As a Brit (and as many of my posts will show - an Anti-Yank Brit) I have to confess that it was the US that won the war. Britain was absolutely defeated in 1940 - and it was only the fortuitous decision of Hitler to declare war on the US that turned the tide.

I (and they) would cite the Russians as the winners but, as with so many things, the answer is a combination of factors.

 
Sparkyweasel
735702.  Sun Aug 22, 2010 6:30 pm Reply with quote

Apparently WW2 ended in September 1940.
Source; Daily Mail :)

When criticising the BBC website for showing the wrong photo in a story, DM on-line wrote;

"Winging it: BBC homepage use image of planes that were not used in the Battle of Britain. The aircraft was ordered from the US, but didn't arrive in the UK until September 1941, a year after the war had ended".

http://www.dailymail.co.uk/news/article-1305108/Spitfires-4-o-clock-Not-BBC-s-Battle-Britain-website-mistakenly-used-picture-US-plane-didn-t-1940-conflict.html

Pots and kettles.

 
john.birch
747786.  Wed Sep 29, 2010 3:23 pm Reply with quote

bobwilson wrote:
Hitler began the war against Russia when it was clear that Britain was defeated. And in the summer of 1941 there was absolutely no doubt that despite the cancellation of SeaLion Britain WAS defeated. I know it's unfashionable but the simple truth is that, invaded or not, Britain was irrelevant in late 1941. Ever wonder why British history glosses over the period after the Battle of Britain and before 1942? Because it's embarrassing - we were defeated.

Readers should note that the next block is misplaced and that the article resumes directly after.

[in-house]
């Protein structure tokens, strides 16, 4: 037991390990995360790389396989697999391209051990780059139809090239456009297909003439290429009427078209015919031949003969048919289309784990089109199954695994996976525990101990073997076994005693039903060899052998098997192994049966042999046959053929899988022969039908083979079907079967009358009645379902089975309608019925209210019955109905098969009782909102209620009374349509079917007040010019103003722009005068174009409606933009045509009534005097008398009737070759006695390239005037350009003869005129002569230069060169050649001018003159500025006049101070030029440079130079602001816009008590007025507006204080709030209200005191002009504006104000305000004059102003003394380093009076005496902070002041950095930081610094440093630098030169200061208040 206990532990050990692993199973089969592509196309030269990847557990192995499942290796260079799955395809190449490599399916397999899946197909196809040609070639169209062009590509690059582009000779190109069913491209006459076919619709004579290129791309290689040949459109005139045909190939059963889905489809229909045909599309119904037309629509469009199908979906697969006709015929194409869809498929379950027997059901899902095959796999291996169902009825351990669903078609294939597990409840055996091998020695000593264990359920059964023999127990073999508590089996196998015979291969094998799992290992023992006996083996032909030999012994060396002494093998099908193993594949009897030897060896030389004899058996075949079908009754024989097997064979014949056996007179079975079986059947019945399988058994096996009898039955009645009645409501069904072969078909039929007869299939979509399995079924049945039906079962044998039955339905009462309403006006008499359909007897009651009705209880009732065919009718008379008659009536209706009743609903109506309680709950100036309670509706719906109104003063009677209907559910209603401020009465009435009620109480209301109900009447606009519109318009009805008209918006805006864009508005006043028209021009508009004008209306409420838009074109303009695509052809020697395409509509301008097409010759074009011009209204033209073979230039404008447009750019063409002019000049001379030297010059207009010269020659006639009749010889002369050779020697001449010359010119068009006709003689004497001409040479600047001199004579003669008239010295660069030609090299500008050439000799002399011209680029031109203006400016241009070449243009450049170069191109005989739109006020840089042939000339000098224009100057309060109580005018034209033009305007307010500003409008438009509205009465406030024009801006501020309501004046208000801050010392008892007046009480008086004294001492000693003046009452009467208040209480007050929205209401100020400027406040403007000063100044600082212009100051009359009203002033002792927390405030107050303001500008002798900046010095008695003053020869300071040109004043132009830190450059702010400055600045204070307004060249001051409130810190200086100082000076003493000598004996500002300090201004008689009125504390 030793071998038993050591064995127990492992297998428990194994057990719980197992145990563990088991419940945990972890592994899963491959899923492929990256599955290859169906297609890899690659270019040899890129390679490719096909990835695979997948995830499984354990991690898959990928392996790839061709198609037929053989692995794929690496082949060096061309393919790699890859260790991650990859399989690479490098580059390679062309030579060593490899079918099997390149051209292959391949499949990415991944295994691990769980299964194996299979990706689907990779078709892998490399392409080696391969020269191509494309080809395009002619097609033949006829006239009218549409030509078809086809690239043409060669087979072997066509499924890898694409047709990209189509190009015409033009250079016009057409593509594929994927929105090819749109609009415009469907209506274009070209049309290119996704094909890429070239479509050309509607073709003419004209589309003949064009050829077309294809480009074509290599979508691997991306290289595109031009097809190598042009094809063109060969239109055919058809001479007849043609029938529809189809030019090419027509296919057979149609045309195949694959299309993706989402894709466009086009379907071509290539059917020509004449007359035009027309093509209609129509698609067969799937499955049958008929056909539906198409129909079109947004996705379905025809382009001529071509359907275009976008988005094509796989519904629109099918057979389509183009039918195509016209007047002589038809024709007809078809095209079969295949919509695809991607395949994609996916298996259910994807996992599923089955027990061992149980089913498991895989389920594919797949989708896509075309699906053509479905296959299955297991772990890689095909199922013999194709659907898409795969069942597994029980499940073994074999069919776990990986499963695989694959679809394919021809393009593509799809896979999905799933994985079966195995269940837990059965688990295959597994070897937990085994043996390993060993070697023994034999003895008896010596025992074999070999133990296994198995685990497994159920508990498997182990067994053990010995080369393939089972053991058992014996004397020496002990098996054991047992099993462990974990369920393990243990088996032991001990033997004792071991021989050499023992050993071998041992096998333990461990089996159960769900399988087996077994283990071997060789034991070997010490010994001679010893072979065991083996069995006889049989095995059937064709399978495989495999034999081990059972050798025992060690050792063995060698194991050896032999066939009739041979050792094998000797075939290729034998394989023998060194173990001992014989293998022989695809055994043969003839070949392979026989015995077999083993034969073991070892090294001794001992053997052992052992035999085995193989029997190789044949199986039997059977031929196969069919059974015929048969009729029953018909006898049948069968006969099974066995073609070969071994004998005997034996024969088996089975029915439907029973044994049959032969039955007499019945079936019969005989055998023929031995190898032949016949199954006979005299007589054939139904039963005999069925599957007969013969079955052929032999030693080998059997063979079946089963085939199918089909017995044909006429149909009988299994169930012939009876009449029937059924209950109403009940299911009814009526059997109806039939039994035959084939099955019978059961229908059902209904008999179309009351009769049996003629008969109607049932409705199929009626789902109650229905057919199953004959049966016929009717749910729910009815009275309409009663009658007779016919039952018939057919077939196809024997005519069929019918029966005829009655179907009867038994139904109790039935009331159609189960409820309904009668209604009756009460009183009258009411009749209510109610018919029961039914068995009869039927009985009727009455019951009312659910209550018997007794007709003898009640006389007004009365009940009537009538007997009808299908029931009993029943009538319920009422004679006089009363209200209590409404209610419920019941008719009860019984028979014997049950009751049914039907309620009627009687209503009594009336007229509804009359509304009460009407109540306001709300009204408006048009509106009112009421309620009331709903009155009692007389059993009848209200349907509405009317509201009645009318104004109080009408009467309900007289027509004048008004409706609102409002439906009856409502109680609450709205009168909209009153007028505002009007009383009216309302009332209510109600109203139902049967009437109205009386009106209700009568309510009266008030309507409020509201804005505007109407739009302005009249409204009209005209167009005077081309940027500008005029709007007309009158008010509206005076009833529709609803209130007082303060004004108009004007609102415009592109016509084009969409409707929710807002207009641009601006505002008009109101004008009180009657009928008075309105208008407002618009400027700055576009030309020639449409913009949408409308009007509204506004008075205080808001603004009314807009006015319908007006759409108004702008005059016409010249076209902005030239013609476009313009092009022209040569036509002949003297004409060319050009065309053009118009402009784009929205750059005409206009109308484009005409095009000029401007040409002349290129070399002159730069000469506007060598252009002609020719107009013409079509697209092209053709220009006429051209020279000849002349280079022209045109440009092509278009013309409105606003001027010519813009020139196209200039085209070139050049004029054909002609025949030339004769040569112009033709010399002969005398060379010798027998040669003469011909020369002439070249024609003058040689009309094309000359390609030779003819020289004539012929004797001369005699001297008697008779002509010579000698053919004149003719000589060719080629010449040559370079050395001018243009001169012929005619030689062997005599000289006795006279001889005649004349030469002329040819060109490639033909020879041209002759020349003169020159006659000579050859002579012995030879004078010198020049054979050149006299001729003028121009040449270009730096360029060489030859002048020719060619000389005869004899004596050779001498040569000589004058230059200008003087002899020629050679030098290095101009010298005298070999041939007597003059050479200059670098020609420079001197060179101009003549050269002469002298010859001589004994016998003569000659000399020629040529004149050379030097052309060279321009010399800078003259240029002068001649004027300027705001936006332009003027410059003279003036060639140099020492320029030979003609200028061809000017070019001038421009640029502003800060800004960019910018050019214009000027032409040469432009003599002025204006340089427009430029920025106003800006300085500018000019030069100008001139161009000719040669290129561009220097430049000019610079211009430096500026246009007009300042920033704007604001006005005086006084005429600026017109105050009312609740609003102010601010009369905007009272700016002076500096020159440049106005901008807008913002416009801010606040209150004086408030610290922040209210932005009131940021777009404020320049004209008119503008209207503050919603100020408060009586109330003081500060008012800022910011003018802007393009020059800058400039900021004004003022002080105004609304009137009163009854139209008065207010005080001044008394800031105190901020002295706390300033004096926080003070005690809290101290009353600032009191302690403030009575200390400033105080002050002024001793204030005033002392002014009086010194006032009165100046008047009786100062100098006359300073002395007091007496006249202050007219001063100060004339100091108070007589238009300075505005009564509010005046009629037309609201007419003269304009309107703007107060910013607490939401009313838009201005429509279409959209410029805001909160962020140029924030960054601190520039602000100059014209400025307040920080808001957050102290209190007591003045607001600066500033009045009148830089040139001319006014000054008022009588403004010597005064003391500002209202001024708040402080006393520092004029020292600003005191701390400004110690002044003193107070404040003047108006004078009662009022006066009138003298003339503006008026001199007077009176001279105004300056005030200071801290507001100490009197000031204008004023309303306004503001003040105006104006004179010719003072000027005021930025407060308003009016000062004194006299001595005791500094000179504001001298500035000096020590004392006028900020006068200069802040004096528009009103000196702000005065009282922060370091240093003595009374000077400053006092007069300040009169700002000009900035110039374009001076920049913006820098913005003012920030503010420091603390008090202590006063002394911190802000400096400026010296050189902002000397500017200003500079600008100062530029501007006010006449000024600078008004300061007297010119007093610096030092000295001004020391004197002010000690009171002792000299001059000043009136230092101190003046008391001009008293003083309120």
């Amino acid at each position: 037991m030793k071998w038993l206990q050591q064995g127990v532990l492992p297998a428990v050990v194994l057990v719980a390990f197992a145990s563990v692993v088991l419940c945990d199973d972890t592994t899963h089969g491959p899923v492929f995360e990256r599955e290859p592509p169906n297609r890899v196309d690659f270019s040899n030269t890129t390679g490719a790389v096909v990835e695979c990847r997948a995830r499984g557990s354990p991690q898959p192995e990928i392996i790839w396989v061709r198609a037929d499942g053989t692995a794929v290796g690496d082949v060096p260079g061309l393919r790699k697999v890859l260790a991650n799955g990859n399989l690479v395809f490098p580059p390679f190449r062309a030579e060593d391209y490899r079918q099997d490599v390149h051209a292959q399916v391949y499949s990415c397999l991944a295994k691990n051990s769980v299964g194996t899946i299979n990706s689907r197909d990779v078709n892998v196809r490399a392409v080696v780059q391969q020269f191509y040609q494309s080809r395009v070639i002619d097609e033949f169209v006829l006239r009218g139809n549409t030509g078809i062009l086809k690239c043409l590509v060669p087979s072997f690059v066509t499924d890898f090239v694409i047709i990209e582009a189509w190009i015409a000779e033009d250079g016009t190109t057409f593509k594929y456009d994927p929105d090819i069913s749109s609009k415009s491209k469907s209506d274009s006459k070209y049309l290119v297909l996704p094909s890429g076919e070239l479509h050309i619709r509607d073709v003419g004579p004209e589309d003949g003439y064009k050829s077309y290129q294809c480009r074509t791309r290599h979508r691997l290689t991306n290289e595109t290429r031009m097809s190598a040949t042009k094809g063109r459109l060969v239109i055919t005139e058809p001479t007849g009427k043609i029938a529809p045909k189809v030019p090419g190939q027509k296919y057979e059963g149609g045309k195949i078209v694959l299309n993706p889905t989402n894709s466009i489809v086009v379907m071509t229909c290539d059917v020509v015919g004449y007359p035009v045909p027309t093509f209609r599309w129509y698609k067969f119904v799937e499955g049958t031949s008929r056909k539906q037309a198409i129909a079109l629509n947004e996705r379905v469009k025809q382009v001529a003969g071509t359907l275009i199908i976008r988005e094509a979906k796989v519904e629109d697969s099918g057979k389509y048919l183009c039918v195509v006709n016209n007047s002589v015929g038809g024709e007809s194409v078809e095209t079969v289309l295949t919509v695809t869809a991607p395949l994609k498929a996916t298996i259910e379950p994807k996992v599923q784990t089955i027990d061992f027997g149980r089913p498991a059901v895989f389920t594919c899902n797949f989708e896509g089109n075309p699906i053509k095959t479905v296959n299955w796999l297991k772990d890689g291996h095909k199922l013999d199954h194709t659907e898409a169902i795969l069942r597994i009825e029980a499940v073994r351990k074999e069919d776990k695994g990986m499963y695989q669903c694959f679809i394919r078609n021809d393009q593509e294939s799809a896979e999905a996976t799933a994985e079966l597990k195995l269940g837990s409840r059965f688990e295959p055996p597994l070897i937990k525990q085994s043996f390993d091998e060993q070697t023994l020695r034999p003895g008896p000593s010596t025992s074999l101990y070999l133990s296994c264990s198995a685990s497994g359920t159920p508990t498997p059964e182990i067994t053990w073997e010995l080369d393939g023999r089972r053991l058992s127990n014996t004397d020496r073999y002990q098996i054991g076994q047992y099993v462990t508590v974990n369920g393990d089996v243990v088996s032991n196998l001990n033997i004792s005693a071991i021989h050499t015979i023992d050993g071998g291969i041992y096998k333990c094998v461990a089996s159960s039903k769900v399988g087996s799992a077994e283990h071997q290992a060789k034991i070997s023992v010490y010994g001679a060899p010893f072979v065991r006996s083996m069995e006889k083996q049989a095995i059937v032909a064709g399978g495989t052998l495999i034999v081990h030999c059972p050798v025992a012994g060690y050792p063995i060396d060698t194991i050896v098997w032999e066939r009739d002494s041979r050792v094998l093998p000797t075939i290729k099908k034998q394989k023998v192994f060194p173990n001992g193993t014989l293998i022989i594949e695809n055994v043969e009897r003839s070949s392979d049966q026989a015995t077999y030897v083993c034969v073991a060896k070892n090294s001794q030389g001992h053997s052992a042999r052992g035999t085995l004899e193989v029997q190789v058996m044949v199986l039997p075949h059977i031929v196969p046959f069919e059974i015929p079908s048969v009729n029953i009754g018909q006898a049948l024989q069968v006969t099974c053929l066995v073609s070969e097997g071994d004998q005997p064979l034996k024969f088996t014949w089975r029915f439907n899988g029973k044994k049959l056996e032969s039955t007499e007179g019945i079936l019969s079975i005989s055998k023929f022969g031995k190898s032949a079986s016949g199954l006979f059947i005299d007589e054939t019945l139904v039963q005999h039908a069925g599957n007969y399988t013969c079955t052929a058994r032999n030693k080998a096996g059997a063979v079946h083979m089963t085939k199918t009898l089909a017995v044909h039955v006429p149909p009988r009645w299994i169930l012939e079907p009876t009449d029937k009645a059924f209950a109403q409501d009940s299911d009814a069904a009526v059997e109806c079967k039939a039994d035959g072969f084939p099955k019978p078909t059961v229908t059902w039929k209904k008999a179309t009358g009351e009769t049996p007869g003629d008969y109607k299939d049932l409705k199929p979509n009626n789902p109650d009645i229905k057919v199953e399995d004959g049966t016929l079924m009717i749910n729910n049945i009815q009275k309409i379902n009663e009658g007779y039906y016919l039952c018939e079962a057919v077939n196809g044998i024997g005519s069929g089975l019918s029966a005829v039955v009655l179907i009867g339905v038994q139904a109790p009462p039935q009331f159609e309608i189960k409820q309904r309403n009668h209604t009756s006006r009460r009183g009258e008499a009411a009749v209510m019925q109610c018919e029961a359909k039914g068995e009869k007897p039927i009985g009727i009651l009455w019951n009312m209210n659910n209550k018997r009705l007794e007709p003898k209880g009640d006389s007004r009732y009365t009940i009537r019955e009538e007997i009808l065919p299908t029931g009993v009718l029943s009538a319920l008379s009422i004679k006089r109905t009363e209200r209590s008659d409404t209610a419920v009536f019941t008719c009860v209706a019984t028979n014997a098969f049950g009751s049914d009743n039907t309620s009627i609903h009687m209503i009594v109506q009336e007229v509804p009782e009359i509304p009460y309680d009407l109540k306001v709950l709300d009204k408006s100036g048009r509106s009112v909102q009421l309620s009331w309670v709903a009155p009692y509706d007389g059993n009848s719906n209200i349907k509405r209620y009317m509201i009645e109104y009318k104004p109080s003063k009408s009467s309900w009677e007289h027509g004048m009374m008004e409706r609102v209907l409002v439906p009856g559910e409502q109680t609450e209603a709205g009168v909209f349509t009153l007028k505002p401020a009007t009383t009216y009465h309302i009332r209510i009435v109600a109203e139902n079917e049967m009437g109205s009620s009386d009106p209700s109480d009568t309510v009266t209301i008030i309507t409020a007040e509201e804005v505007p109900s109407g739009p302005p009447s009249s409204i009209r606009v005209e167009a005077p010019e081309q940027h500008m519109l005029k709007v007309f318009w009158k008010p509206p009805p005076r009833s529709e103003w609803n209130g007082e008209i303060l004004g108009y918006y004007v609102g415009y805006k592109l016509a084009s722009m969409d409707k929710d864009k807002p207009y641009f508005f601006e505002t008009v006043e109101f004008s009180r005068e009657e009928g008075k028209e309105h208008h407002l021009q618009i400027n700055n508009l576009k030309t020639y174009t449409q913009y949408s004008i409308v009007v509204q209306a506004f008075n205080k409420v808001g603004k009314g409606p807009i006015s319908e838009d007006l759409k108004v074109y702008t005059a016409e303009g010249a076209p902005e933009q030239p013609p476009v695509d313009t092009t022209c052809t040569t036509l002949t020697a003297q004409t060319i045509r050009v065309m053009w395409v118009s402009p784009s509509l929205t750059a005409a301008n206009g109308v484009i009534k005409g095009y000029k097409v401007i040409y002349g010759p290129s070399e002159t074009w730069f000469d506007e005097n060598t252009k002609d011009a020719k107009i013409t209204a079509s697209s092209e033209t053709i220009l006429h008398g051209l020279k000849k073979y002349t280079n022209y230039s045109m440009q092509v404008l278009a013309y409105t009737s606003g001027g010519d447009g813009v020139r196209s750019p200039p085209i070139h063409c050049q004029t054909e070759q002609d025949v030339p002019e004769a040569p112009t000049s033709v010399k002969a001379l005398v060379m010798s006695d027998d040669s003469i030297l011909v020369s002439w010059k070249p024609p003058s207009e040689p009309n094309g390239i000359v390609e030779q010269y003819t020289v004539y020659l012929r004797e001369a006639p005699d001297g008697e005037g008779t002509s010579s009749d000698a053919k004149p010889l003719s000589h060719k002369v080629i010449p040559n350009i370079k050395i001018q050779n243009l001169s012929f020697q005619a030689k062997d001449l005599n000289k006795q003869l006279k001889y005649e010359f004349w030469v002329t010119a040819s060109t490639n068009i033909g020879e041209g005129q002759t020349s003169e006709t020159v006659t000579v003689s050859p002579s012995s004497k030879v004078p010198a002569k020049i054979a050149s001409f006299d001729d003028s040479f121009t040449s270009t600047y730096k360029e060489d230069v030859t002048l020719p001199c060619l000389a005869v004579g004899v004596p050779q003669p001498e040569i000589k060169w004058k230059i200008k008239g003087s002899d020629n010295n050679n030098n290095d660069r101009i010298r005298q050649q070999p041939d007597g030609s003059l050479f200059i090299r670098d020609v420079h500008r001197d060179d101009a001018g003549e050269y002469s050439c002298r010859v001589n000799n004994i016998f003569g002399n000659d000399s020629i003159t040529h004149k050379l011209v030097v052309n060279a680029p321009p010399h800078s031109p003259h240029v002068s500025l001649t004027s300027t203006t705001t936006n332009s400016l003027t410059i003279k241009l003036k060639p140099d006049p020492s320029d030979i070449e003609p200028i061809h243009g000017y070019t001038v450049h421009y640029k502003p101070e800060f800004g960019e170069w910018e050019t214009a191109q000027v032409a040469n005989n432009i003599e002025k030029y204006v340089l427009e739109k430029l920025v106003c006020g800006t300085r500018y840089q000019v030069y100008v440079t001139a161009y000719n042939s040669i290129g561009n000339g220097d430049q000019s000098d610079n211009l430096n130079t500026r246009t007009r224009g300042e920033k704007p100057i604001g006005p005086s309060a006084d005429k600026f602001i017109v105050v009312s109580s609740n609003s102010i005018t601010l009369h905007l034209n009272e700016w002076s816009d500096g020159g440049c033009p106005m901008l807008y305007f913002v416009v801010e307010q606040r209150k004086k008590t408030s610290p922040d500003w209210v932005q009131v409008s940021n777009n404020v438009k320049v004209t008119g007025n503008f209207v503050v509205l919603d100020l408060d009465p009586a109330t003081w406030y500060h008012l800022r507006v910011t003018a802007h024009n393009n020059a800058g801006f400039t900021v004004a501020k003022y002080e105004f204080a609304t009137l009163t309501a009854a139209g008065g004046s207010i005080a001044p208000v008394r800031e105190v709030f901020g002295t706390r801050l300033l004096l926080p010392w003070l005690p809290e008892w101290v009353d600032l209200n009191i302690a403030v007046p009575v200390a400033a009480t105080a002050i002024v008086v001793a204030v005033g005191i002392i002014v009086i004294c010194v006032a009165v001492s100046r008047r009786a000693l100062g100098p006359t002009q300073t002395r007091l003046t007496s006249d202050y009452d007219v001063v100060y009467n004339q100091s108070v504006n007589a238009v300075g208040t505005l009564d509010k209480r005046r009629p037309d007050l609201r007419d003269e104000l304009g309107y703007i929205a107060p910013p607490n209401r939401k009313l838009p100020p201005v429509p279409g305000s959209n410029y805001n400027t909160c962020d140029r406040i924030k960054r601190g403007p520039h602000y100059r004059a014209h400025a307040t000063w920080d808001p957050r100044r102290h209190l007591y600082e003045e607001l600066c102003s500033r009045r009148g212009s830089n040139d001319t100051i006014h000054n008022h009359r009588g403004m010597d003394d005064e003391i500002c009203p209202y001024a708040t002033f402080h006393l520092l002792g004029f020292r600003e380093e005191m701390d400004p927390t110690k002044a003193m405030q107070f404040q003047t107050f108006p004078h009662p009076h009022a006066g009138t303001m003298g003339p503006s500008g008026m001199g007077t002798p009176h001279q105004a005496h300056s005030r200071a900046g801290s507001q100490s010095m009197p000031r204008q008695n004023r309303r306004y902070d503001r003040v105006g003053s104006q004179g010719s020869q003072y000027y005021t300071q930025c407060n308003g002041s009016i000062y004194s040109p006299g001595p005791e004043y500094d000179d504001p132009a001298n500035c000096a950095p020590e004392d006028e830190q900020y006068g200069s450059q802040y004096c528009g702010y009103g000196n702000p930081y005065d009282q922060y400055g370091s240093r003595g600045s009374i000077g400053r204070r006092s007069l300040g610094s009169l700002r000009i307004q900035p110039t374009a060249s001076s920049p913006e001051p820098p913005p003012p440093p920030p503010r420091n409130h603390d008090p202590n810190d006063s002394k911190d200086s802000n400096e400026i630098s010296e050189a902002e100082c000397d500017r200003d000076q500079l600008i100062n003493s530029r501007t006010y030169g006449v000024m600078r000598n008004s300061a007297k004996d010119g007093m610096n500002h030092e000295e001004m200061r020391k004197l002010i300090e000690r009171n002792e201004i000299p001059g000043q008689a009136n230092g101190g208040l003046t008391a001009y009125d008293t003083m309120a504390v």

Despite the heroic stories the truth is that Nazi Germany lost the war because of its own internal contradictions. But hey - why ruin a good yarn with death and glory for a plain truth? Go ahead - write your A Level essay and get an A Plus and go on to peddle the same old lies to a new generation.


Sorry if I have only just picked up on this, and I guess this rather depends on the definition of "defeated". But to begin with, if Britain could not invade Europe, and Germany could not invade Britain, we have a stalemate? Britain was effectively neutralised, though still capable of bombing Berlin so not entirely out of things.

However even if we accept that Britain was out of the European war, in as much as it ceased to be a threat to German ambitions on the continent, are you not forgetting that the war was not just taking place in Europe? A year after the Battle of Britain we have El Alamein which began the roll-up of Axis forces in Africa. That was done by exclusively British and Empire forces - which is a bit odd if we were defeated.

As Stalingrad had also happened by this point, even without the USA joining the war, Germany would have been defeated with Imperial forces pushing them out of Africa, and the USSR rolling them up in Europe. Its possible that without US support the 8th Army would not have been able to invade Italy, but that hardly matters as far as German defeat is concerned. They were doomed ("defeated" by your definition) from the end of 1941.

In practice the only difference the US made was to bring about the end of the war a bit earlier and (more importantly) to save western Europe from being "liberated" by the Soviet Union.